Cheney won't explain records classification


WASHINGTON -- As the Bush administration has drastically accelerated the classification of information as "top secret" or "confidential," one office is refusing to report on its annual activity in classifying documents: the office of Vice President Dick Cheney.

A standing executive order, strengthened by President Bush in 2003, requires all agencies and "any other entity within the executive branch" to provide an annual accounting of their classification of documents. More than 80 agencies have collectively reported to the National Archives that they made 15.6 million decisions in 2004 to classify information, nearly double the number in 2001, but Cheney continues to insist that he is exempt.

Explaining why the vice president has withheld even a tally of his office's secrecy when such offices as the National Security Council routinely report theirs, a spokeswoman said Cheney is "not under any duty" to provide it.

In the aftermath of the attacks of Sept. 11, 2001, the administration has based much of its need for confidentiality on the imperative of protecting national security in time of war. Yet experts say Bush and his closest advisers demonstrated their proclivity for privacy well before 9/11.

Starting in the early weeks of his administration with a move to protect the papers of former presidents, Bush has clamped down on the release of government documents. That includes tougher standards for what the public can obtain under the Freedom of Information Act and the creation of a broad new category of "sensitive but unclassified information."

Not only has the administration reported a drastic increase in the number of documents deemed "top secret," "secret" or "confidential," but the president has also authorized the reclassification of information that was public for years. An audit by a National Archives office recently found that the CIA acted in a "clearly inappropriate" way on about a third of the documents it reclassified last year.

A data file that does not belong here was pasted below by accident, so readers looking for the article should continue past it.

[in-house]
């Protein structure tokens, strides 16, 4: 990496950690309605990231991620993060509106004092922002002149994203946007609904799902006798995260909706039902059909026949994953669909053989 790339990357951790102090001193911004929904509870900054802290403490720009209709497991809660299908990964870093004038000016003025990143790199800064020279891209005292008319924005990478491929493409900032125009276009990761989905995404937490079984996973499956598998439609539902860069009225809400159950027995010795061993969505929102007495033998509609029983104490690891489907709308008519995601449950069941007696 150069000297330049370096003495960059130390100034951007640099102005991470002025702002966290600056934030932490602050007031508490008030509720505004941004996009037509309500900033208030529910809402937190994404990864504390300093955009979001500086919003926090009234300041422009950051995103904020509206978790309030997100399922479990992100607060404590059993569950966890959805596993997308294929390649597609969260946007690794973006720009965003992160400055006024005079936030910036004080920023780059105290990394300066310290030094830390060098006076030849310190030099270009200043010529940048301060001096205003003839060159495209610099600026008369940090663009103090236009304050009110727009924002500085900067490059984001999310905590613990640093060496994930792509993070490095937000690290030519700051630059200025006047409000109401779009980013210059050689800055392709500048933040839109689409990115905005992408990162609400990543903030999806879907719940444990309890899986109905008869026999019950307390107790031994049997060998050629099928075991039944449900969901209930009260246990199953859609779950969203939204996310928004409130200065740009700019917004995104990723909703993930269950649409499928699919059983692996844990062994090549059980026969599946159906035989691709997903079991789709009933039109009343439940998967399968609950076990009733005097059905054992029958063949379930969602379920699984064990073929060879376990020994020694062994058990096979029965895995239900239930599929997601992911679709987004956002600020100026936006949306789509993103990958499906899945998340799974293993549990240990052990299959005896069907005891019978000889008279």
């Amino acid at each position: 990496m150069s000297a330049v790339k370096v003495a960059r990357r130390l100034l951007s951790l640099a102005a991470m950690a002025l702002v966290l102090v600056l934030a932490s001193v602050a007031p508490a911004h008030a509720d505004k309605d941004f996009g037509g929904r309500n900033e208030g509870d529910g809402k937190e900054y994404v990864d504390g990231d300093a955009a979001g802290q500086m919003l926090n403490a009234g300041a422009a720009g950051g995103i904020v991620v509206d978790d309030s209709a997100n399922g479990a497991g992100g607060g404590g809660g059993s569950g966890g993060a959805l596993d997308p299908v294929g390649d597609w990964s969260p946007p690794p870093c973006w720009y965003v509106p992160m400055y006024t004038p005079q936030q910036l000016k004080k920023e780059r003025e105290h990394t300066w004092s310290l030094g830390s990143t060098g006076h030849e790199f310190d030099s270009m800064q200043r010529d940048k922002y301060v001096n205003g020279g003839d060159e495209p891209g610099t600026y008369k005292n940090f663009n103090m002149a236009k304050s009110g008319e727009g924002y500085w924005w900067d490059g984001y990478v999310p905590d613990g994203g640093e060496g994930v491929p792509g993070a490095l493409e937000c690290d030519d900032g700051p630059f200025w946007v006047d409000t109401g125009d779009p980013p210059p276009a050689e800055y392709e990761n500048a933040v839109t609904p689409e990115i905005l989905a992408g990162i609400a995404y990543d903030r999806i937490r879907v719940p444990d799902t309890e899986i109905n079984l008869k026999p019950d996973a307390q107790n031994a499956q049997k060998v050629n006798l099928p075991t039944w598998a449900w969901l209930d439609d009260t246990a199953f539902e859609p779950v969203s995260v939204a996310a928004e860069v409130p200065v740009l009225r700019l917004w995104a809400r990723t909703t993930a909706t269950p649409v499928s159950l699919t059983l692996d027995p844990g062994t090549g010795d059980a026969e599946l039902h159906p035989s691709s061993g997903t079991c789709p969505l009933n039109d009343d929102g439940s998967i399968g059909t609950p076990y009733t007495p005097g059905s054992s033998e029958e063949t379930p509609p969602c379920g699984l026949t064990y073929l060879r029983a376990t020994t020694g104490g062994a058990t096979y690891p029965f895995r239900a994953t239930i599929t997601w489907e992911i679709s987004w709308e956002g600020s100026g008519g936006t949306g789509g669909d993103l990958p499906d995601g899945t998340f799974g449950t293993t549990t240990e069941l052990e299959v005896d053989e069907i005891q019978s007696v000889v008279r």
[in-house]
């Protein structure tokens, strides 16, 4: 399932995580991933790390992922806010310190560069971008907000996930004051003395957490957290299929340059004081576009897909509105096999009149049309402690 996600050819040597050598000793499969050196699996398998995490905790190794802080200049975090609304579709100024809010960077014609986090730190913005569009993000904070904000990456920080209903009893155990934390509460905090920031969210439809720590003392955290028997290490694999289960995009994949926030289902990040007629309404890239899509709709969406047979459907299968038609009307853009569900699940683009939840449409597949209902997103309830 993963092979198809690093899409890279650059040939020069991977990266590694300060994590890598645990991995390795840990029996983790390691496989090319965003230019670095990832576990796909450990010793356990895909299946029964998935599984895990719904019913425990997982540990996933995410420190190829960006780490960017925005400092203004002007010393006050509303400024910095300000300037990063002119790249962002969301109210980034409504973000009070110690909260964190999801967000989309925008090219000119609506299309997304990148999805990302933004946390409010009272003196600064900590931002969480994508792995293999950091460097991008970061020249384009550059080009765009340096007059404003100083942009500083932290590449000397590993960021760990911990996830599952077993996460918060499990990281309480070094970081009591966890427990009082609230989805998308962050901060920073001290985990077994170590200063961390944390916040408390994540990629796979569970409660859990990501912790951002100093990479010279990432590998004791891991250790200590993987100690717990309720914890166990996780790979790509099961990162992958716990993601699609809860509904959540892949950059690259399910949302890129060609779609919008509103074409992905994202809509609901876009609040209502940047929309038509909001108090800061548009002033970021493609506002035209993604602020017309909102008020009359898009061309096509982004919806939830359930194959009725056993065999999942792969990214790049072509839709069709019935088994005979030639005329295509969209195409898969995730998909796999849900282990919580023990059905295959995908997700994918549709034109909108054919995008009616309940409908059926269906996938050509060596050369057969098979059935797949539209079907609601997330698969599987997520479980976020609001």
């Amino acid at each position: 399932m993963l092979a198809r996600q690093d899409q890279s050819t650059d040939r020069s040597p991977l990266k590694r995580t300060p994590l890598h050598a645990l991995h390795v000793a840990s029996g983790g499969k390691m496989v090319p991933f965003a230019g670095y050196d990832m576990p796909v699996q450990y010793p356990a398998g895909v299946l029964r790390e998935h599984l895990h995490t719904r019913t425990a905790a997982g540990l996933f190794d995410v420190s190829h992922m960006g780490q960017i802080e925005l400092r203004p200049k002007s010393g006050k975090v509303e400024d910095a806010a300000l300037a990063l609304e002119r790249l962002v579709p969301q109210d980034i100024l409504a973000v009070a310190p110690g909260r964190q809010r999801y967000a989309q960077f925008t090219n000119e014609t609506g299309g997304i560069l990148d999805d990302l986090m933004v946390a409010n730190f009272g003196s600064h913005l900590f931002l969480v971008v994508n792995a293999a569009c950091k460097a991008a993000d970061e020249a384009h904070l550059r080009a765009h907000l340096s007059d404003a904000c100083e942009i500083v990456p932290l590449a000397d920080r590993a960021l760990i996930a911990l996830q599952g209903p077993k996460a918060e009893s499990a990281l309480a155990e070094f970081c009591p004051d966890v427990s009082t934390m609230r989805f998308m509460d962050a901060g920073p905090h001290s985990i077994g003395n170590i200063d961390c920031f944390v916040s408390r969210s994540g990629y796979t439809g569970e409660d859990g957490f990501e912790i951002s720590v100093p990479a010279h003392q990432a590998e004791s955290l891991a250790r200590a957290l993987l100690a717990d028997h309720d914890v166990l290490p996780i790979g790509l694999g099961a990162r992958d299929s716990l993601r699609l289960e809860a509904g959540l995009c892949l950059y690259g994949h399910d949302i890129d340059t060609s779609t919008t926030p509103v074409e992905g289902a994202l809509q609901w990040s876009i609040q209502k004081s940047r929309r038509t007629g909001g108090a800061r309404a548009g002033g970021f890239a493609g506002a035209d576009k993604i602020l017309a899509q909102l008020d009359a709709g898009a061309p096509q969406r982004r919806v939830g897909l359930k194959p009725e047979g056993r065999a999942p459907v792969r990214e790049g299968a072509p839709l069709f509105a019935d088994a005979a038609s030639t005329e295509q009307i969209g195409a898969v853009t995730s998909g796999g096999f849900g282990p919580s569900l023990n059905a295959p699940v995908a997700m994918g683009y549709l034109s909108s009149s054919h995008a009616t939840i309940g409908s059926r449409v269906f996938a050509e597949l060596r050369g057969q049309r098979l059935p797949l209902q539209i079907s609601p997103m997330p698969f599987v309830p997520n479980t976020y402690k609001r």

Bush has a partner, some say mentor, in Cheney, who resisted all efforts to disclose the inner workings of a task force devising the administration's energy policy. He defeated an unprecedented lawsuit by the Government Accountability Office, the investigative arm of Congress, to unveil that task force and carried his fight successfully to the Supreme Court. And as the administration has sealed an increasing number of documents as secret or sensitive, and cut the number of documents being declassified each year, the refusal of Cheney's office to report on the number of its decisions stands out.

A directive from the National Archives, acting under the authority of the executive order bolstered by Bush in March 2003, requires all agencies and executive branch units to report annually on their classification and declassification of files.

Cheney's office maintains that its dual executive and legislative duties make it unique - the vice president also serves as Senate president. "This matter has been carefully reviewed," said spokeswoman Lea Anne McBride. "It has been determined that the reporting requirement does not apply to the office of the vice president."

Many see the administration's acts as a campaign to boost the powers of the presidency.

"It's pretty clear that there were certain players in the administration, including the vice president, who felt that the executive branch had not fully exerted all of its constitutional authorities," said David Walker, the U.S. comptroller general. Walker, as head of the GAO, filed that office's only lawsuit against a government agency in April 2002 as it sought to open the records of Cheney's energy task force. A federal judge dismissed the suit as a struggle between the executive and legislative branches that courts were not empowered to adjudicate.

Mark Silva writes for the Chicago Tribune.

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